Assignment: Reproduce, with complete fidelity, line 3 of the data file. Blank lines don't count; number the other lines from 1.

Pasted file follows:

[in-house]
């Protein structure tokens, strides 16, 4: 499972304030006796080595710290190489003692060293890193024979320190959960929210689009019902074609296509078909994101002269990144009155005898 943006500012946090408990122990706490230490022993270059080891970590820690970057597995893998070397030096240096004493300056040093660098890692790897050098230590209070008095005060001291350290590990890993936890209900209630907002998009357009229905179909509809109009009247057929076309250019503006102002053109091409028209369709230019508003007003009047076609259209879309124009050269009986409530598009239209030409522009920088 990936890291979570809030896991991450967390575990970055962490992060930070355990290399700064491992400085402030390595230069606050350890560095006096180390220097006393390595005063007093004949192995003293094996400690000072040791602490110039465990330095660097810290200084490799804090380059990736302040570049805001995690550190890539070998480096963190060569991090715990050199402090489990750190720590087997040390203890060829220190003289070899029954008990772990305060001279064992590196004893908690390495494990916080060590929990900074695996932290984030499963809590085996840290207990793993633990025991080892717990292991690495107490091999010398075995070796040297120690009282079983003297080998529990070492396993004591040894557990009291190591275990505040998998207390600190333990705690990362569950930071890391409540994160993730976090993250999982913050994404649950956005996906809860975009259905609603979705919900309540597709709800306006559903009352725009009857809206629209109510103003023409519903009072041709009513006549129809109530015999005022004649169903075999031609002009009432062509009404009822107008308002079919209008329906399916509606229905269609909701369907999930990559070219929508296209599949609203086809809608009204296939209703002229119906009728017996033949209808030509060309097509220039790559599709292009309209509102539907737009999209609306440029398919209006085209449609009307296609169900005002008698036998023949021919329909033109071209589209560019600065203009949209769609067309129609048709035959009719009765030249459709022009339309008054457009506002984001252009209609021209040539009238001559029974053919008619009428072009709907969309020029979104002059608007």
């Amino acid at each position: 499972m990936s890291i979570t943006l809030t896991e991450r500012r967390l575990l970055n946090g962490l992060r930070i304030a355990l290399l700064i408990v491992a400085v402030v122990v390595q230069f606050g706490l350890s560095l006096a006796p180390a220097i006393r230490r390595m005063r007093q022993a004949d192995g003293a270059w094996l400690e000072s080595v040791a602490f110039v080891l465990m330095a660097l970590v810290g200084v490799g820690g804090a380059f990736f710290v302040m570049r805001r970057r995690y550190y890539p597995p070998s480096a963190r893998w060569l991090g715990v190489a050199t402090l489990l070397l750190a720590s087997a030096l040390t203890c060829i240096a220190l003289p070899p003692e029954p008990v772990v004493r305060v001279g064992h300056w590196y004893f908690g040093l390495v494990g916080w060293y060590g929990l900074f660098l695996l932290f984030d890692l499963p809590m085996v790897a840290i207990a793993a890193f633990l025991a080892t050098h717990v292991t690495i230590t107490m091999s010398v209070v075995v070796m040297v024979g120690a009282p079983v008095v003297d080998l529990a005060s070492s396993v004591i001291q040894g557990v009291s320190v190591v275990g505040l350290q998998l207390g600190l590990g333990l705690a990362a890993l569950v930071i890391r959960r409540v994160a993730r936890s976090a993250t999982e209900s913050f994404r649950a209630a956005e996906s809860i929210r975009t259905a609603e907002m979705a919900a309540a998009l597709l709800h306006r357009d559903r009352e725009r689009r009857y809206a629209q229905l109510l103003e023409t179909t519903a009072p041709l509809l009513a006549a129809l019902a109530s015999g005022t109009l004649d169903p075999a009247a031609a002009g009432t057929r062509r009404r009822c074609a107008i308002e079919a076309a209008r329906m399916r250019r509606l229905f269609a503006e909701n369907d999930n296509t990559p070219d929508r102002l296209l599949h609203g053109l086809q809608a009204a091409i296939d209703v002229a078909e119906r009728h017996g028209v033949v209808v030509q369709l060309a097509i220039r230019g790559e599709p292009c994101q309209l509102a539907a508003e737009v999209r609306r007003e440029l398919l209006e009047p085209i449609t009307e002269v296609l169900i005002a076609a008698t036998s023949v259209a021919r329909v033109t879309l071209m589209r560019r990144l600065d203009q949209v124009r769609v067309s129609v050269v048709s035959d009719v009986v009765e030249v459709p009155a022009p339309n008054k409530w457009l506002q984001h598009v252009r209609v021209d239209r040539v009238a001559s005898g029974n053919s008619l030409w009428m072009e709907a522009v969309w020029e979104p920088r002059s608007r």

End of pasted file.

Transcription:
């Amino acid at each position: 499972m990936s890291i979570t943006l809030t896991e991450r500012r967390l575990l970055n946090g962490l992060r930070i304030a355990l290399l700064i408990v491992a400085v402030v122990v390595q230069f606050g706490l350890s560095l006096a006796p180390a220097i006393r230490r390595m005063r007093q022993a004949d192995g003293a270059w094996l400690e000072s080595v040791a602490f110039v080891l465990m330095a660097l970590v810290g200084v490799g820690g804090a380059f990736f710290v302040m570049r805001r970057r995690y550190y890539p597995p070998s480096a963190r893998w060569l991090g715990v190489a050199t402090l489990l070397l750190a720590s087997a030096l040390t203890c060829i240096a220190l003289p070899p003692e029954p008990v772990v004493r305060v001279g064992h300056w590196y004893f908690g040093l390495v494990g916080w060293y060590g929990l900074f660098l695996l932290f984030d890692l499963p809590m085996v790897a840290i207990a793993a890193f633990l025991a080892t050098h717990v292991t690495i230590t107490m091999s010398v209070v075995v070796m040297v024979g120690a009282p079983v008095v003297d080998l529990a005060s070492s396993v004591i001291q040894g557990v009291s320190v190591v275990g505040l350290q998998l207390g600190l590990g333990l705690a990362a890993l569950v930071i890391r959960r409540v994160a993730r936890s976090a993250t999982e209900s913050f994404r649950a209630a956005e996906s809860i929210r975009t259905a609603e907002m979705a919900a309540a998009l597709l709800h306006r357009d559903r009352e725009r689009r009857y809206a629209q229905l109510l103003e023409t179909t519903a009072p041709l509809l009513a006549a129809l019902a109530s015999g005022t109009l004649d169903p075999a009247a031609a002009g009432t057929r062509r009404r009822c074609a107008i308002e079919a076309a209008r329906m399916r250019r509606l229905f269609a503006e909701n369907d999930n296509t990559p070219d929508r102002l296209l599949h609203g053109l086809q809608a009204a091409i296939d209703v002229a078909e119906r009728h017996g028209v033949v209808v030509q369709l060309a097509i220039r230019g790559e599709p292009c994101q309209l509102a539907a508003e737009v999209r609306r007003e440029l398919l209006e009047p085209i449609t009307e002269v296609l169900i005002a076609a008698t036998s023949v259209a021919r329909v033109t879309l071209m589209r560019r990144l600065d203009q949209v124009r769609v067309s129609v050269v048709s035959d009719v009986v009765e030249v459709p009155a022009p339309n008054k409530w457009l506002q984001h598009v252009r209609v021209d239209r040539v009238a001559s005898g029974n053919s008619l030409w009428m072009e709907a522009v969309w020029e979104p920088r002059s608007r």